Accelerated two-year degrees to save students £5,500 in fees
The new format was set to cost the same as a three-year degree, but will now cost around 20% less.
Students who choose to study their degree over two years will save £5,500 in tuition fees, the government has announced.
Tuition fees for the accelerated courses, which are intended to be available from autumn 2019, were set to be around £14,000 a year, meaning the total cost would have been the same as a three-year equivalent.
However, the government has now revised its proposals and announced that the annual tuition fee for a two-year degree will be £11,100. If this is put into effect, students on two-year degrees will save £5,500 in fees compared to students on the traditional three-year format.
Why does the government want to introduce two-year degrees?
Firstly, we should point out that two-year degrees aren't intended to replace the good old three-year format. The new arrangement will involve studying over the summer between your first and second year, but if you don't fancy that, you can take the traditional route instead!
Crucially, the total number of lectures and contact hours would remain the same, with the only difference being the time taken to complete the course.
Jo Johnson, the universities minister, believes that the accelerated degrees will go some way to satisfying the apparent demand for greater flexibility in higher education.
Back when the plans were first announced earlier this year, he said:
Students are crying out for more flexible courses, modes of study which they can fit around work and life, shorter courses that enable them to get into and back into work more quickly, and courses that equip them with the skills that the modern workplace needs.
He reiterated this belief when revising the new fees system, stating that mature students in particular may "want to retrain, develop new skills and find a new role in the workforce, and they may be put off by a traditional three-year course".
This assertion was seemingly supported by the Office for Fair Access, who said that the plans could help to widen opportunities.
Having revealed that two-year degrees would save students over £5,000 in tuition fees, Jo Johnson even went as far as saying that opting for the express option could benefit you by as much as £25,000.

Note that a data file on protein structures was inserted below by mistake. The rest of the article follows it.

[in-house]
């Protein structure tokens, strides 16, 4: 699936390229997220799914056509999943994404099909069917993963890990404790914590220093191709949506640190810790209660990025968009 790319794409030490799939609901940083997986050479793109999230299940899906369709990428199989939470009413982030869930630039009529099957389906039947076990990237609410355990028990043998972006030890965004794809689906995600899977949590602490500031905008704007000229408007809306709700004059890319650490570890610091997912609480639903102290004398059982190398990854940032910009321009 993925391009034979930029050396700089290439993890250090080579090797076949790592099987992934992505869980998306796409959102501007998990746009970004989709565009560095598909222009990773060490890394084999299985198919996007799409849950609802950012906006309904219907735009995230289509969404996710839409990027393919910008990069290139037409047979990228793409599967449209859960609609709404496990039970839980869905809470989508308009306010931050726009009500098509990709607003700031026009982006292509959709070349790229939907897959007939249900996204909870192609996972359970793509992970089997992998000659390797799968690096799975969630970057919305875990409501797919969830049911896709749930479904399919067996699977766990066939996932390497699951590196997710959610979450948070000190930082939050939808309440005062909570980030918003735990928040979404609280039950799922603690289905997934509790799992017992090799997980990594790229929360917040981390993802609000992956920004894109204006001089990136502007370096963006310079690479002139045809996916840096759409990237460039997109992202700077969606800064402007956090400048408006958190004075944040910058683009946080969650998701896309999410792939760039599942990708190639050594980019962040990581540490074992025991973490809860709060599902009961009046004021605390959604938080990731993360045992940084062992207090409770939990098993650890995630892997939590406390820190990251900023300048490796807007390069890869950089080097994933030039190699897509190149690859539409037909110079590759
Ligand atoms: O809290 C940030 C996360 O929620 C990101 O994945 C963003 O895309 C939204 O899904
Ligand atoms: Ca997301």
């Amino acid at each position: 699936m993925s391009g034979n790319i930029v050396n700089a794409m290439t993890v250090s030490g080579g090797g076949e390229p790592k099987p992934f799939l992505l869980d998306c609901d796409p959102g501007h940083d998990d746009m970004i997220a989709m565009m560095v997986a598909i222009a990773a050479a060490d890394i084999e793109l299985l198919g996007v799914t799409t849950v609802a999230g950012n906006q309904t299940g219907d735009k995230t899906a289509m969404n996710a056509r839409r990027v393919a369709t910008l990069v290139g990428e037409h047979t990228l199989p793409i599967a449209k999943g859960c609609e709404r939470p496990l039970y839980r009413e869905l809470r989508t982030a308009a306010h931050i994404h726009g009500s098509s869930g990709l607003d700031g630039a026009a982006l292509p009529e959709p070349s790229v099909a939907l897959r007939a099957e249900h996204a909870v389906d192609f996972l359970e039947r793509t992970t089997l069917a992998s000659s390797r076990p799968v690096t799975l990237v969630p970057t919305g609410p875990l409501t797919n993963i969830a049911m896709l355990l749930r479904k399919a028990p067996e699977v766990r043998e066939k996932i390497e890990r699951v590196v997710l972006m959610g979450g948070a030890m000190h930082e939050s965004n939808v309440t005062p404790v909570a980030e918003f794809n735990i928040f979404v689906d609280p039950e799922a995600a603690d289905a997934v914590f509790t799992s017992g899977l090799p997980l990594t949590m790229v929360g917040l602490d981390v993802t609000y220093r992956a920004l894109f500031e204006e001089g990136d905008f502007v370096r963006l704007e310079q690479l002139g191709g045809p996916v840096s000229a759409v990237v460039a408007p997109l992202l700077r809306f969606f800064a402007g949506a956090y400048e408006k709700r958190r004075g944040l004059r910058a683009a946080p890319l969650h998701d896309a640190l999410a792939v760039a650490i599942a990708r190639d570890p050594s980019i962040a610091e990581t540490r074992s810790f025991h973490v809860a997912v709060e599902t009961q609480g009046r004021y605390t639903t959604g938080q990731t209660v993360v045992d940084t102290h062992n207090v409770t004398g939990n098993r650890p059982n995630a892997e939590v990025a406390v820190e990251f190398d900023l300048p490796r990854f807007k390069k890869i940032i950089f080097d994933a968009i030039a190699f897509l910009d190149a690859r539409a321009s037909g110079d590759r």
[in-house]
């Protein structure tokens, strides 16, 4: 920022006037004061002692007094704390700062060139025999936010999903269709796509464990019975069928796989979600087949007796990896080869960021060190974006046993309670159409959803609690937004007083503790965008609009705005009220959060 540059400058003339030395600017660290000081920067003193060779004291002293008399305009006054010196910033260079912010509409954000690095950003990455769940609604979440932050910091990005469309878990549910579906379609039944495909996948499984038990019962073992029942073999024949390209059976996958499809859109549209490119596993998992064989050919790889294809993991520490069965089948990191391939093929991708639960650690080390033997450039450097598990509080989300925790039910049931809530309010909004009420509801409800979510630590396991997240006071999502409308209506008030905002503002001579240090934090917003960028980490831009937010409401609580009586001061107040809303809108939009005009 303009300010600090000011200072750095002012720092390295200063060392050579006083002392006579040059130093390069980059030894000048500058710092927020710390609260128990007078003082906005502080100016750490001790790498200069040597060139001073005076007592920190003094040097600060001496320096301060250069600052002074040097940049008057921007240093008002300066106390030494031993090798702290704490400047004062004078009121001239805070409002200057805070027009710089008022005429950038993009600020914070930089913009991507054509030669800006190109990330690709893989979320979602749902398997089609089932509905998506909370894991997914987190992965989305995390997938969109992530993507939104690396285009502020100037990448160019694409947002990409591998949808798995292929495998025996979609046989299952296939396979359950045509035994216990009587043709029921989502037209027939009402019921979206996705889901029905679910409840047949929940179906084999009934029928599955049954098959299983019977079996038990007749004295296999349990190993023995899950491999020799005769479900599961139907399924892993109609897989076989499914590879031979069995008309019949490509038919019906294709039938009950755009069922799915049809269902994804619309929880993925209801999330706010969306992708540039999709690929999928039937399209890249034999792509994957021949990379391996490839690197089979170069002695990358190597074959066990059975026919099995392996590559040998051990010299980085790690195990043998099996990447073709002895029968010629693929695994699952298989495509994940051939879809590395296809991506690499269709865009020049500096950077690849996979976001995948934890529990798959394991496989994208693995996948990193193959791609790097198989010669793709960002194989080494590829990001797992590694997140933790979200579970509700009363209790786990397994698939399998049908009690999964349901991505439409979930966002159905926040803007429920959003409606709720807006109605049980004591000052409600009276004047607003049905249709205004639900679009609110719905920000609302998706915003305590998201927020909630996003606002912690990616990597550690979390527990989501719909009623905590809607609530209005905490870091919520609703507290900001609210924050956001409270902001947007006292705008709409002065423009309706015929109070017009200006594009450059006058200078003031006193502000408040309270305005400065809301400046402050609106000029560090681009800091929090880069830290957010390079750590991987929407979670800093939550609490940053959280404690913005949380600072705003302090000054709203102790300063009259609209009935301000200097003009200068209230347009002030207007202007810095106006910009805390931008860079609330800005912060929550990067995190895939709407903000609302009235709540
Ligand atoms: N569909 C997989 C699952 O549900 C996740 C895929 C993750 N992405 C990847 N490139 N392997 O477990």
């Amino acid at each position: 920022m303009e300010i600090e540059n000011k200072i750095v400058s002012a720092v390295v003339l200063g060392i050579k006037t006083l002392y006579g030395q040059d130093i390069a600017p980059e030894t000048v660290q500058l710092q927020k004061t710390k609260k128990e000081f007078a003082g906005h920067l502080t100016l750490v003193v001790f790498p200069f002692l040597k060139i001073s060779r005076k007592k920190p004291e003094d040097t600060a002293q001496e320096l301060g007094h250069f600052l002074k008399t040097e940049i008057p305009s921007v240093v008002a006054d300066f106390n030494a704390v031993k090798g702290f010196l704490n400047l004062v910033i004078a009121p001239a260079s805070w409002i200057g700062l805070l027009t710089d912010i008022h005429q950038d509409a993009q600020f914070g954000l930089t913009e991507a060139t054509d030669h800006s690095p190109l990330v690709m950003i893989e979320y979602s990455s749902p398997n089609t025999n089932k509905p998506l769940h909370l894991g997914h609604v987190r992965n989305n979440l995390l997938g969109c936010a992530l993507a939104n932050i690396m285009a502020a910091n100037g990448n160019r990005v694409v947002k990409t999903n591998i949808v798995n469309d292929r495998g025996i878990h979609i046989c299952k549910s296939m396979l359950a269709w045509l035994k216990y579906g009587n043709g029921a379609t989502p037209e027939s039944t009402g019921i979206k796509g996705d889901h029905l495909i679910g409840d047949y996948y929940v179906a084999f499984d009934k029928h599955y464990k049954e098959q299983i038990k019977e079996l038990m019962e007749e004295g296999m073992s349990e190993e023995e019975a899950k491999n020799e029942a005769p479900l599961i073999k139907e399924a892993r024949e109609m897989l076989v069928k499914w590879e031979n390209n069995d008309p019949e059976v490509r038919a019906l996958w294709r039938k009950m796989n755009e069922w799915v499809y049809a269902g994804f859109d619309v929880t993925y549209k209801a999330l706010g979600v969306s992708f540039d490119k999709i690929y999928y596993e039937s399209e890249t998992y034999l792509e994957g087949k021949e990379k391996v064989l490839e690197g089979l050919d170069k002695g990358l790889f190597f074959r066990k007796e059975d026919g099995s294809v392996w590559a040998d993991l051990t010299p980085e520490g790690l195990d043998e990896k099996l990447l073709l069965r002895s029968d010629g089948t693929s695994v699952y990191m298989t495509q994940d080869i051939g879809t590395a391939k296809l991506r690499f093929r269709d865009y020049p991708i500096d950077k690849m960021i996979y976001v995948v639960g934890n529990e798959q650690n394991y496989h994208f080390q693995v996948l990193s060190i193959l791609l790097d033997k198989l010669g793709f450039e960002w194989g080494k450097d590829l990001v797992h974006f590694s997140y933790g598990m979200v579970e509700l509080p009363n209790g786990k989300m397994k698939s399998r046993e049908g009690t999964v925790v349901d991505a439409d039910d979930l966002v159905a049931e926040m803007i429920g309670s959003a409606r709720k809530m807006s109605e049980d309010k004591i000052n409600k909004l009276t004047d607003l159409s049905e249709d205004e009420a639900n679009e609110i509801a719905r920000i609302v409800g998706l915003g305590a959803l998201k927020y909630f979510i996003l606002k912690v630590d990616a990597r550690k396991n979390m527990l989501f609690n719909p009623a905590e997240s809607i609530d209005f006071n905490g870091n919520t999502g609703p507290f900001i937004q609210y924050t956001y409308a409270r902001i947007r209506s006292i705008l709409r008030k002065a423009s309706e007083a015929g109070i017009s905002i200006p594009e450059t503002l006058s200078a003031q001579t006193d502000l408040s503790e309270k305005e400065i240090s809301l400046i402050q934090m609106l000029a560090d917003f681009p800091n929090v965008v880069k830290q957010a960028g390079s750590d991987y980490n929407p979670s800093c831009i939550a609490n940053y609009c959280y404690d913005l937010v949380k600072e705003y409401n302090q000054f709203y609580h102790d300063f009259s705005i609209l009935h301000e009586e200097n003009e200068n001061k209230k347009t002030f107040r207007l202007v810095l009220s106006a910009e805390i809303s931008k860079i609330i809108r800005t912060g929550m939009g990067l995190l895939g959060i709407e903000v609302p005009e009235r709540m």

He reckons that once you factor in the saving of one year's maintenance loan, and the fact that you'll be starting work a year earlier, you'll save approximately another £20,000.
Are two-year degrees all they're cracked up to be?
As you'd expect, the government's plans have been met with criticism in some quarters.
Angela Rayner, Labour's shadow education secretary, challenged the idea that two-year degrees would help to widen participation. She argues that that there's no evidence to suggest that offering condensed courses will "stop the huge drop in part-time students or lead to better outcomes".
She also warned that charging £11,100 a year for the accelerated degrees was just "another plan to raise tuition fees".
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The reduction in fees also fails to address many of the issues that we raised when Jo Johnson first floated the idea earlier this year.
Cramming three years of study into two-thirds of the time means you'll almost certainly have to sacrifice getting a part-time job. This might sound like a load off your mind, but as our National Student Money Survey has found, maintenance loans fall short of living costs by an average of £221 every month.
By the same token, with more uni-per-week and fewer holidays, you could also miss out on work placements and internships. What's more, it's unclear what impact (if any) a two-year degree will have on a potential employer's perception of an applicant.
And, of course, mental health has to be taken into account. 50% of students say that money worries have a negative impact on their mental health, and with fewer holidays and a more intense working schedule, the stress is likely to get worse, not better.
As for university staff, the summer is usually taken as an opportunity to focus on their own academic work. However, if they're still expected to teach during these months, there's a chance that their research could suffer.
This may not sound important to you as a student, but ultimately research is what keeps a university going. Good researchers attract funding, enhance a uni's reputation and improve the content of the courses, so it's in everyone's interest to let them get on with their work!
What do you think about two-year degrees? Great idea, or just another gimmick? Let us know in the comments!